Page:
umra
is a pilgrimage to Mecca, Saudi Arabia, performed by Muslims that can be undertaken at any time of the year
Farewell Pilgrimage
Muhammad lead the Farewell pilgramige to Mecca in 632, the last & only hajj pilgrimage Muhammad participated in
Bedouin
a part of the predominantly desert-dwelling Arab ethnic group
Haram Mosque
the largest mosque in the world. Located in the city of Mecca, it surrounds the Kaaba, the place which Muslims worldwide turn towards while offering daily prayers and is Islam's holiest place. The mosque is also known as the Grand Mosque.
Black Stone
a Muslim relic, which according to Islamic tradition dates back to the time of Adam and Eve. It is the eastern cornerstone of the Kaaba, the ancient sacred stone building towards which Muslims pray, in the center of the Grand Mosque in Mecca, Saudi Arabia.[1] The Stone is a dark rock, polished smooth by the hands of millions of pilgrims, that has been broken into a number of fragments cemented into a silver frame in the side of the Kaaba. Although it has often been described as a meteorite, this hypothesis is now regarded as doubtful
Qiyam
also known as the "night prayer" is a voluntary prayer, performed by followers of Islam. It is not one of the five obligatory prayers required of all Muslims, yet still, Islamic prophet, Muhammad is recorded as performing it many times and encouraging his companions to offer it for its many rewards and benefits
'urf
customary law
Qasida
a form of poetry from pre-Islamic Arabia. It typically runs more than 50 lines, and sometimes more than 100. It was later inherited by the Persians, where it became sometimes longer than 100 lines and was used and developed immensely
Uzza
one of the three chief goddesses of Arabian religion in pre-Islamic times and was worshiped as one of the daughters of Allāh by the pre-Islamic arabs along with Allāt and Manāt.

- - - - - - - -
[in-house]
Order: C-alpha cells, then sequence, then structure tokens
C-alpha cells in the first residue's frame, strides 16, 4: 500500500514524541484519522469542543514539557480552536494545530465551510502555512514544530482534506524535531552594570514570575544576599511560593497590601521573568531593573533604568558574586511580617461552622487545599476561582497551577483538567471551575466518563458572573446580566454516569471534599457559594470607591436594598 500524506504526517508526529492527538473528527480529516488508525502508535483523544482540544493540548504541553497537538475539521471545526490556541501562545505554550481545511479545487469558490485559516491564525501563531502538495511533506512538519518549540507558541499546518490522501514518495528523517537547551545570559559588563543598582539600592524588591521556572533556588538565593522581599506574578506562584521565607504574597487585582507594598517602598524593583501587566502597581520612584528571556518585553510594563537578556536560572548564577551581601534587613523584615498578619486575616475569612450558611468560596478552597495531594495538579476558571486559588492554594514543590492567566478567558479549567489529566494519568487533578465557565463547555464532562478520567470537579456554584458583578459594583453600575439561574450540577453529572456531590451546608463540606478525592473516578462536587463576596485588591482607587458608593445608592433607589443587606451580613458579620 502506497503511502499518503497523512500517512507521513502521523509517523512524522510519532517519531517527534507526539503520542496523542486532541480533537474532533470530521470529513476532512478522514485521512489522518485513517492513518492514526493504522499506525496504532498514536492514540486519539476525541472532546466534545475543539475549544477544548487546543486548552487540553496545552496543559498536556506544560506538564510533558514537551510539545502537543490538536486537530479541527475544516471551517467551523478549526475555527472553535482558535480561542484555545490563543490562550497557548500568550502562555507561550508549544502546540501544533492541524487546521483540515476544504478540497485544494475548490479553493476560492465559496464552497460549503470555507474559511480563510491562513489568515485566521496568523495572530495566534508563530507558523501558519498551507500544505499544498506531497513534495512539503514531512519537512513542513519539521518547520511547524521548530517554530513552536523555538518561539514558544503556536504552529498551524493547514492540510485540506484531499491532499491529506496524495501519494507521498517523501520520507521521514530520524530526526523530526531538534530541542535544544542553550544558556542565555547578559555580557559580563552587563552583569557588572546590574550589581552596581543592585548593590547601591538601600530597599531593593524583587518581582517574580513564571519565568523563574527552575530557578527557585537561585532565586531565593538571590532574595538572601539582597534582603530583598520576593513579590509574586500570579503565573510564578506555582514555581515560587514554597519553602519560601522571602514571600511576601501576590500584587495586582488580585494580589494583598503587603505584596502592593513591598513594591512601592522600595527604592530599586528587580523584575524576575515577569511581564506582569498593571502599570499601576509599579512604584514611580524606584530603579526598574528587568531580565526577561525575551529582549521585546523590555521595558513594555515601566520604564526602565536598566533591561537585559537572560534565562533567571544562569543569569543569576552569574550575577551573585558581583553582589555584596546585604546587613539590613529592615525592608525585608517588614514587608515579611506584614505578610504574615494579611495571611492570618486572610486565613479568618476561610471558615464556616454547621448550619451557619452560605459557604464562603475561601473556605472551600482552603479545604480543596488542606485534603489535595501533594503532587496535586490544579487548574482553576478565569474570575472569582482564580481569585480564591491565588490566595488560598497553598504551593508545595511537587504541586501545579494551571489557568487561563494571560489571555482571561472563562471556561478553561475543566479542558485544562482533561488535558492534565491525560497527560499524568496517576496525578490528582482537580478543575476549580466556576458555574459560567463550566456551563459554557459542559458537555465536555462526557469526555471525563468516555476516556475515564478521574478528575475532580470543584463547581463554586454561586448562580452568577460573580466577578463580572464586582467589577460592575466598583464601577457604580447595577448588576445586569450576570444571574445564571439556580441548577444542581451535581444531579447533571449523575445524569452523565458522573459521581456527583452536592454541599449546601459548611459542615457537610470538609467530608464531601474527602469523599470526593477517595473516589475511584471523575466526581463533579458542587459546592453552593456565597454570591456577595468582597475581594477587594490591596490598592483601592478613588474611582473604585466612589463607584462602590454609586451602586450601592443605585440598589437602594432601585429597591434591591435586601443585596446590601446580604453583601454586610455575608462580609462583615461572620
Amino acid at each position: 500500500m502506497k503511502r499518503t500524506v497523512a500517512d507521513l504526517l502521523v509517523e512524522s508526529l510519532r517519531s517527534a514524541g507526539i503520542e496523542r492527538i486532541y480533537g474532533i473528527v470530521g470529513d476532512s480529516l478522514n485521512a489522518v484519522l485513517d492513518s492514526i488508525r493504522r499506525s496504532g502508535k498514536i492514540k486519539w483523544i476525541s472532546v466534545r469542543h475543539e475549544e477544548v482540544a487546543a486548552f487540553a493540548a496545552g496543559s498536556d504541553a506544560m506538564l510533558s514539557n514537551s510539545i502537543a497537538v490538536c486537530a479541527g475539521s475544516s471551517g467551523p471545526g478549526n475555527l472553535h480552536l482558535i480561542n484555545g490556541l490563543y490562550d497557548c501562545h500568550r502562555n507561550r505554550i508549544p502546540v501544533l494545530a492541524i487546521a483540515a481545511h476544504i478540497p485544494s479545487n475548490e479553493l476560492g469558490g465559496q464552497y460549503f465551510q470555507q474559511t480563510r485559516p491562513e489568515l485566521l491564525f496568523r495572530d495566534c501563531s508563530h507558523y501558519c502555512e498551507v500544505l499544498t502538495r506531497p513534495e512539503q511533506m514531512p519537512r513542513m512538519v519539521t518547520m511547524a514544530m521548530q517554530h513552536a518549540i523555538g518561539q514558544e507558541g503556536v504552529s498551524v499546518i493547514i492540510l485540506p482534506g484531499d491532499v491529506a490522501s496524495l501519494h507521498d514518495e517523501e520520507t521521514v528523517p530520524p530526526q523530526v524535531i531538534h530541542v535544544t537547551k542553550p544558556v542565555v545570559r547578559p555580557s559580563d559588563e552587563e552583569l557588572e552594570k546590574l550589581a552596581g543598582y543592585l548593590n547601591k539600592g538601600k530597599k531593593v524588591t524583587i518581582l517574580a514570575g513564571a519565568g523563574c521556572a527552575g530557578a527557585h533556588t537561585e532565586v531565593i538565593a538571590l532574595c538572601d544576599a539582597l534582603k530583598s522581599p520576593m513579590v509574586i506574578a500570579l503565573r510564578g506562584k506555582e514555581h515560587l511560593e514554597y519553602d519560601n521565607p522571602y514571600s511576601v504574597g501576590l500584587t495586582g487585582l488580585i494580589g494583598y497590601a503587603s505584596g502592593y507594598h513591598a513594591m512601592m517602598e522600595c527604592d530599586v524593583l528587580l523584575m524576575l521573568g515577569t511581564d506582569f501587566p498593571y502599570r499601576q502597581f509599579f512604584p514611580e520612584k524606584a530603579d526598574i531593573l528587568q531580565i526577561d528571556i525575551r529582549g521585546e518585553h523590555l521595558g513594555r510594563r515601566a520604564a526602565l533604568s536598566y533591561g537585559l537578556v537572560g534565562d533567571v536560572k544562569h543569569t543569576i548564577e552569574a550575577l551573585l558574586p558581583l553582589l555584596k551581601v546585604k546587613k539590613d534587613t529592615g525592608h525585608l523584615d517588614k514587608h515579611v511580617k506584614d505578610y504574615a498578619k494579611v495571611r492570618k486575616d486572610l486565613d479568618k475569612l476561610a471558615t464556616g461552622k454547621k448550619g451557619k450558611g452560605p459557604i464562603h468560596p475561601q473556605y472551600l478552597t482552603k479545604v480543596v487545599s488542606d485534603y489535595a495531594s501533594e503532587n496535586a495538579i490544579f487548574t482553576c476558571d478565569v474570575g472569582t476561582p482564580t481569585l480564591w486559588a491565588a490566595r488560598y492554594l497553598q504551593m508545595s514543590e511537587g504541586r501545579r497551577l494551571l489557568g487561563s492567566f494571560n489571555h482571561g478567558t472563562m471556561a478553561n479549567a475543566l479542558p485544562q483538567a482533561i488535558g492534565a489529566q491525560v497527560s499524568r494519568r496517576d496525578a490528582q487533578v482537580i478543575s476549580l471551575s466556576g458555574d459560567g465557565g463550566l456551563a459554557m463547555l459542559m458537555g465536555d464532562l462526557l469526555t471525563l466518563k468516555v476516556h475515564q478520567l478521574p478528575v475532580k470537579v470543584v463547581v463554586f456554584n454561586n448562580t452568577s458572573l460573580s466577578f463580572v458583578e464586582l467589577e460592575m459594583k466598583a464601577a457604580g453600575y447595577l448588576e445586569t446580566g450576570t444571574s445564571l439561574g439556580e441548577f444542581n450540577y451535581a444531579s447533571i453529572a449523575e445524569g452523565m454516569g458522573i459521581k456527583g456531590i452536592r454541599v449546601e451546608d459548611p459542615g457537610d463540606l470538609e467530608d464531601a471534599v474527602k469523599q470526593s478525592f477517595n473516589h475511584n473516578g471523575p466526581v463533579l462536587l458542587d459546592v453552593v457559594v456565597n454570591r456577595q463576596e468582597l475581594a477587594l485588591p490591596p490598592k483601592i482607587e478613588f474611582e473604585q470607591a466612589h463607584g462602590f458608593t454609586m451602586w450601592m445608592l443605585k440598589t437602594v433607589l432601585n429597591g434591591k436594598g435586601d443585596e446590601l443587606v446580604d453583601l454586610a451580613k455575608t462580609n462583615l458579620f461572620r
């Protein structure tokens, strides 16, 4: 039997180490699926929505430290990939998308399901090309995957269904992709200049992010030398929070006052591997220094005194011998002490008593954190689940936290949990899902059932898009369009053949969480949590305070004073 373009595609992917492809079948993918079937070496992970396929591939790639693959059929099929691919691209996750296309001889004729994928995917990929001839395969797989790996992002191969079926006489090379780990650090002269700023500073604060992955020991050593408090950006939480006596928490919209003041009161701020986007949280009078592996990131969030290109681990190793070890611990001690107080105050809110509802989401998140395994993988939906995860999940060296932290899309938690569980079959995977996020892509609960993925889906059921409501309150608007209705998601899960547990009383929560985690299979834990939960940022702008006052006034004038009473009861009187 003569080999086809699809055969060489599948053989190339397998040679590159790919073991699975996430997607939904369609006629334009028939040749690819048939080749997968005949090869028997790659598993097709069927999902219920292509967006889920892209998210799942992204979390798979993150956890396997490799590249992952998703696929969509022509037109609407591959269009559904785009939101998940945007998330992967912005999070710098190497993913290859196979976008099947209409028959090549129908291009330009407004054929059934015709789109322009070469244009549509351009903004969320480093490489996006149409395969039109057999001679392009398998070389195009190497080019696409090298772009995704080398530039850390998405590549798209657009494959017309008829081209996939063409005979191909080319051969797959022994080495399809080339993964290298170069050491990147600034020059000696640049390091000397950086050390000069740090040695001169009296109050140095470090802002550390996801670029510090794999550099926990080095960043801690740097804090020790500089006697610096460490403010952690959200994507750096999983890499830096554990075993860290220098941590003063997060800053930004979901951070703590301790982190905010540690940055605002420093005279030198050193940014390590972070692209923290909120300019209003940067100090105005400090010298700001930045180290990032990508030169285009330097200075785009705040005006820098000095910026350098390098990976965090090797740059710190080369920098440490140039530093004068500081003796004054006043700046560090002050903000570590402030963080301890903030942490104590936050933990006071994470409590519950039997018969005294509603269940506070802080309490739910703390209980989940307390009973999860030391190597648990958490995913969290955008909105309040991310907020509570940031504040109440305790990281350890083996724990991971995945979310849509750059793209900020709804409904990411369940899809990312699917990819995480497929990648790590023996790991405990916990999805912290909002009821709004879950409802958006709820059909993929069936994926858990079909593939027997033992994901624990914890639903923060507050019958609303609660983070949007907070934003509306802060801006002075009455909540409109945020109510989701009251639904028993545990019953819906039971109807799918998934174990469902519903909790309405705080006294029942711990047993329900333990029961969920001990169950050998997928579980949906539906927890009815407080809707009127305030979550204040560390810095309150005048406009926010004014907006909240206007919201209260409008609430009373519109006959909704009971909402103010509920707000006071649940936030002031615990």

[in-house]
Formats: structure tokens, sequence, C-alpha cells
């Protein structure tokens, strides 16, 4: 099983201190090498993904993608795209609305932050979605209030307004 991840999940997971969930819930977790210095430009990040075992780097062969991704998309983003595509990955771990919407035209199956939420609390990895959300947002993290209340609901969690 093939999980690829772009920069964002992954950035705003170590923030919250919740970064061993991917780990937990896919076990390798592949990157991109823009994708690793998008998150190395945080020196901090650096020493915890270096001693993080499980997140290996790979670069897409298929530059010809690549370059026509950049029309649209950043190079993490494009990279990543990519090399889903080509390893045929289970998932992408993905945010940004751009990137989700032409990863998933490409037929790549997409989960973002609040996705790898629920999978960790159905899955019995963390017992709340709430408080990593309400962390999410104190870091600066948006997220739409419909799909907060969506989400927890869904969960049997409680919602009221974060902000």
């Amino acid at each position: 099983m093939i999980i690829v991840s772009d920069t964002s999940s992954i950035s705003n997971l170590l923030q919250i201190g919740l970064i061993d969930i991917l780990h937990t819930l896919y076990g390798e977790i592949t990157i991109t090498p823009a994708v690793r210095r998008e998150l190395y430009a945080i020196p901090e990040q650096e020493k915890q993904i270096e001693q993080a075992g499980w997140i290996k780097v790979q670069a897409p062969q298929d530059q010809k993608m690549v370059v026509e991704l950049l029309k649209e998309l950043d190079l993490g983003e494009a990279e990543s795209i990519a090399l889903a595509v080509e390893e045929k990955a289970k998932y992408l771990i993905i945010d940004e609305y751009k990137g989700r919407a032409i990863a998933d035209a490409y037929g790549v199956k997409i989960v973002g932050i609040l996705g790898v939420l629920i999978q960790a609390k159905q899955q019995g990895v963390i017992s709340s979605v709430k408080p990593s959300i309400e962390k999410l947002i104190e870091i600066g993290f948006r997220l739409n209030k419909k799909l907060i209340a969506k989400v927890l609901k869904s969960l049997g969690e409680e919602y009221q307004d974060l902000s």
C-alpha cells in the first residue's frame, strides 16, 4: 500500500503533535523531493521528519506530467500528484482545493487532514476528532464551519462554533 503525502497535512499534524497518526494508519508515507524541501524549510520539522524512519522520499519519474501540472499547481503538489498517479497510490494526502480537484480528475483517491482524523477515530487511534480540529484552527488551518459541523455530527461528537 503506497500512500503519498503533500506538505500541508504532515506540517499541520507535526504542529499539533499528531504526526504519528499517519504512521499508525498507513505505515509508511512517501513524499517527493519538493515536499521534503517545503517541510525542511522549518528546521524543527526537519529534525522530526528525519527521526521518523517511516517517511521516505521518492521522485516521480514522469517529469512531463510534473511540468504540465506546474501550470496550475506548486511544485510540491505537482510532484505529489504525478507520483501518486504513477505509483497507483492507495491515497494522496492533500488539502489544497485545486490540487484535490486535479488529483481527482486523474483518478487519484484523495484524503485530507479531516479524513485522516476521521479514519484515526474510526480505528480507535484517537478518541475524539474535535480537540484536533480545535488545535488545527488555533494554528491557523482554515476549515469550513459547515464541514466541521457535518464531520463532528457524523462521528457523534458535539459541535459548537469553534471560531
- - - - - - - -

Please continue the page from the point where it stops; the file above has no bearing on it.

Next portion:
Manat
one of the three chief goddesses of Mecca. The pre-Islamic Arabs believed Manāt to be the goddess of fate
570
Year of the Elephant. Mohammad's birthyear
610
the archangel Gabriel first appears to Muhammad
613
Muhammad begins preaching Islam in public
619
Meccan boycott of Banu Hashim ends
620
Muhammad made contact with parties outside Mecca, Medina is converted to Islam.
622
Year one of the Islamic calendar begins, during which the Hijra occurs—Muhammad and his followers emigrate from Mecca to Medina in September
630
January 1st - Muhammad sets out toward Mecca with the army that will capture it bloodlessly
631
Year of Deputations - envoys from all tribes in Arabia traveled to Medina and surrender to Mohammad
632
Muhammad leads the farewell pilgrimage to Mecca and dies in June
Define Qu'ran
the holy book of Islam. The Qur'an is considered by Muslims to be "The Word of Allah (God)". This book is different from other religious texts in that it is believed to be written directly by God, through the prophet Muhammad.
How many parts to the Qu'ran? How many surahs?
There are 30 parts in the Qur'an, which make 114 "suras
History of the compilation of the quran?